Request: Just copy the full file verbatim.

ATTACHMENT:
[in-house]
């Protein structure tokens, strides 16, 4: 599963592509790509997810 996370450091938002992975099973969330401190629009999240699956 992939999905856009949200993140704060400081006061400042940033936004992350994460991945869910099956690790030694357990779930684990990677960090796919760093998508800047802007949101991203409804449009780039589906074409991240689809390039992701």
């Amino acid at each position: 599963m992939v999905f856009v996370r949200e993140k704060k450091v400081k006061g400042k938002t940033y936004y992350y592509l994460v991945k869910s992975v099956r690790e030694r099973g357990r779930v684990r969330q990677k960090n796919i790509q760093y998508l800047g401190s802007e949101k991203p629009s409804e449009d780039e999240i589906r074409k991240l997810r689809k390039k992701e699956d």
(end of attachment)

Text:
[in-house]
């Protein structure tokens, strides 16, 4: 599963592509790509997810 996370450091938002992975099973969330401190629009999240699956 992939999905856009949200993140704060400081006061400042940033936004992350994460991945869910099956690790030694357990779930684990990677960090796919760093998508800047802007949101991203409804449009780039589906074409991240689809390039992701």
């Amino acid at each position: 599963m992939v999905f856009v996370r949200e993140k704060k450091v400081k006061g400042k938002t940033y936004y992350y592509l994460v991945k869910s992975v099956r690790e030694r099973g357990r779930v684990r969330q990677k960090n796919i790509q760093y998508l800047g401190s802007e949101k991203p629009s409804e449009d780039e999240i589906r074409k991240l997810r689809k390039k992701e699956d």